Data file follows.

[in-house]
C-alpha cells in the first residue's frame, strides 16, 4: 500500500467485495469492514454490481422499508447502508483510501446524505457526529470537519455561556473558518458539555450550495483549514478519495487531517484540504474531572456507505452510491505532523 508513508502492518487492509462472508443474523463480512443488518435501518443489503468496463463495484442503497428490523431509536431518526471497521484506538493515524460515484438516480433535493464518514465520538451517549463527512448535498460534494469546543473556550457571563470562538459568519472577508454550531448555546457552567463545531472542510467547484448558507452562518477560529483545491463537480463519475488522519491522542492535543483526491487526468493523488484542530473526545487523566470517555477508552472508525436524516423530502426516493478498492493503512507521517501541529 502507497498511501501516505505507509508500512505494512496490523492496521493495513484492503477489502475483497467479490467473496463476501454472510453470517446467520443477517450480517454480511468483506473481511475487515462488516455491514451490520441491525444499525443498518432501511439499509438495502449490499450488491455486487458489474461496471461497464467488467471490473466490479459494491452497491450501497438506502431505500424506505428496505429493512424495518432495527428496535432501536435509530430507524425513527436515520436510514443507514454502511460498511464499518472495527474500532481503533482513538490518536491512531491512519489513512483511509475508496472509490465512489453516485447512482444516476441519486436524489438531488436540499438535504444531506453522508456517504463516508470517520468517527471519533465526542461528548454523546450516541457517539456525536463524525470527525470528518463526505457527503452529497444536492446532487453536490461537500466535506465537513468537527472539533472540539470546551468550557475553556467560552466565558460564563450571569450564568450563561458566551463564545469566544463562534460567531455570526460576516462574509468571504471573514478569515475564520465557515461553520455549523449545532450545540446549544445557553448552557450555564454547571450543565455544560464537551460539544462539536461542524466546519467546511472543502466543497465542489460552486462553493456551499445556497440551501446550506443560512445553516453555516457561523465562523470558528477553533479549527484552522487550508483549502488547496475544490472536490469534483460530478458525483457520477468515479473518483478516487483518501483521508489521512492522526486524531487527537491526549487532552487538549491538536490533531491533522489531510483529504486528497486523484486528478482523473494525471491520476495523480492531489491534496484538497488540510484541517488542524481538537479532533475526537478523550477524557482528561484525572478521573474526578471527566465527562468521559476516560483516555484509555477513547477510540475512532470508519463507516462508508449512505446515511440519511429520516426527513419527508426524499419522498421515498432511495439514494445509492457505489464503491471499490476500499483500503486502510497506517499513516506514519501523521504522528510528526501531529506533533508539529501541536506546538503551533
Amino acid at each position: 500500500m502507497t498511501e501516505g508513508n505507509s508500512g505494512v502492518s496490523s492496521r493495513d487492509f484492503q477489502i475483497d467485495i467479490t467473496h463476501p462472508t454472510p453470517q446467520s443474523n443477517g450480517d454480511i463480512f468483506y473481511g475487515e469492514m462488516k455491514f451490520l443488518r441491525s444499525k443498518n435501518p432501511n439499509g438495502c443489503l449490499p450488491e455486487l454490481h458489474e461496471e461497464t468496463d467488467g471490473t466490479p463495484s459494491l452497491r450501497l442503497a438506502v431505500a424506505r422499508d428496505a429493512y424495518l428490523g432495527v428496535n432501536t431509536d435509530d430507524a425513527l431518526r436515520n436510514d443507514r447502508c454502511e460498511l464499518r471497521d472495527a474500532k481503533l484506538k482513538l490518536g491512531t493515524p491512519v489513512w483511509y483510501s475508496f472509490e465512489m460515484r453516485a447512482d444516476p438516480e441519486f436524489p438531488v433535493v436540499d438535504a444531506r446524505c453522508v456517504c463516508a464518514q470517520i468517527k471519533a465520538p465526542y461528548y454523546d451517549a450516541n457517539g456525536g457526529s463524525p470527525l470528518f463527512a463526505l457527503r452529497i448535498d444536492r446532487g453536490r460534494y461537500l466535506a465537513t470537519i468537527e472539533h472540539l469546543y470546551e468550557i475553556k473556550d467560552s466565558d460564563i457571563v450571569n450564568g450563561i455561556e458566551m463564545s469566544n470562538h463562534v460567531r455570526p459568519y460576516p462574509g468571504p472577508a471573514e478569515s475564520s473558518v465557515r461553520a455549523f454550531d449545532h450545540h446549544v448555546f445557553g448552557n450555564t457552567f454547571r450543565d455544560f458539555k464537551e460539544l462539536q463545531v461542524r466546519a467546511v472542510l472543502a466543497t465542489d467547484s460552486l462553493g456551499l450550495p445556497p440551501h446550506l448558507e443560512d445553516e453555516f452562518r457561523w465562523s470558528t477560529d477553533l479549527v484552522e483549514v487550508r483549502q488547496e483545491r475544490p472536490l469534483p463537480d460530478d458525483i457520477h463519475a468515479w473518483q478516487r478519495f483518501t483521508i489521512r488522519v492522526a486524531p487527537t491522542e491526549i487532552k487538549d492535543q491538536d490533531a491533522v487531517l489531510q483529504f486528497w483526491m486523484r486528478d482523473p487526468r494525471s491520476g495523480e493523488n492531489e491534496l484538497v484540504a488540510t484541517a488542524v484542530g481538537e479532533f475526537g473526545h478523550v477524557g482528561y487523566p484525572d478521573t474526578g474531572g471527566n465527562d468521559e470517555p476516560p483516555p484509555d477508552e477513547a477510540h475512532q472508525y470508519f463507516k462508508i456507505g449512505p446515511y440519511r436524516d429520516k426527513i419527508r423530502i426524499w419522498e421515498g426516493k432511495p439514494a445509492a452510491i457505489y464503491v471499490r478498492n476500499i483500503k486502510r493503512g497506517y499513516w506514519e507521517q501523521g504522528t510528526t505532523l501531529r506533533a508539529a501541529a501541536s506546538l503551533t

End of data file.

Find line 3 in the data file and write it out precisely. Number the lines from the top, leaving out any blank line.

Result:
Amino acid at each position: 500500500m502507497t498511501e501516505g508513508n505507509s508500512g505494512v502492518s496490523s492496521r493495513d487492509f484492503q477489502i475483497d467485495i467479490t467473496h463476501p462472508t454472510p453470517q446467520s443474523n443477517g450480517d454480511i463480512f468483506y473481511g475487515e469492514m462488516k455491514f451490520l443488518r441491525s444499525k443498518n435501518p432501511n439499509g438495502c443489503l449490499p450488491e455486487l454490481h458489474e461496471e461497464t468496463d467488467g471490473t466490479p463495484s459494491l452497491r450501497l442503497a438506502v431505500a424506505r422499508d428496505a429493512y424495518l428490523g432495527v428496535n432501536t431509536d435509530d430507524a425513527l431518526r436515520n436510514d443507514r447502508c454502511e460498511l464499518r471497521d472495527a474500532k481503533l484506538k482513538l490518536g491512531t493515524p491512519v489513512w483511509y483510501s475508496f472509490e465512489m460515484r453516485a447512482d444516476p438516480e441519486f436524489p438531488v433535493v436540499d438535504a444531506r446524505c453522508v456517504c463516508a464518514q470517520i468517527k471519533a465520538p465526542y461528548y454523546d451517549a450516541n457517539g456525536g457526529s463524525p470527525l470528518f463527512a463526505l457527503r452529497i448535498d444536492r446532487g453536490r460534494y461537500l466535506a465537513t470537519i468537527e472539533h472540539l469546543y470546551e468550557i475553556k473556550d467560552s466565558d460564563i457571563v450571569n450564568g450563561i455561556e458566551m463564545s469566544n470562538h463562534v460567531r455570526p459568519y460576516p462574509g468571504p472577508a471573514e478569515s475564520s473558518v465557515r461553520a455549523f454550531d449545532h450545540h446549544v448555546f445557553g448552557n450555564t457552567f454547571r450543565d455544560f458539555k464537551e460539544l462539536q463545531v461542524r466546519a467546511v472542510l472543502a466543497t465542489d467547484s460552486l462553493g456551499l450550495p445556497p440551501h446550506l448558507e443560512d445553516e453555516f452562518r457561523w465562523s470558528t477560529d477553533l479549527v484552522e483549514v487550508r483549502q488547496e483545491r475544490p472536490l469534483p463537480d460530478d458525483i457520477h463519475a468515479w473518483q478516487r478519495f483518501t483521508i489521512r488522519v492522526a486524531p487527537t491522542e491526549i487532552k487538549d492535543q491538536d490533531a491533522v487531517l489531510q483529504f486528497w483526491m486523484r486528478d482523473p487526468r494525471s491520476g495523480e493523488n492531489e491534496l484538497v484540504a488540510t484541517a488542524v484542530g481538537e479532533f475526537g473526545h478523550v477524557g482528561y487523566p484525572d478521573t474526578g474531572g471527566n465527562d468521559e470517555p476516560p483516555p484509555d477508552e477513547a477510540h475512532q472508525y470508519f463507516k462508508i456507505g449512505p446515511y440519511r436524516d429520516k426527513i419527508r423530502i426524499w419522498e421515498g426516493k432511495p439514494a445509492a452510491i457505489y464503491v471499490r478498492n476500499i483500503k486502510r493503512g497506517y499513516w506514519e507521517q501523521g504522528t510528526t505532523l501531529r506533533a508539529a501541529a501541536s506546538l503551533t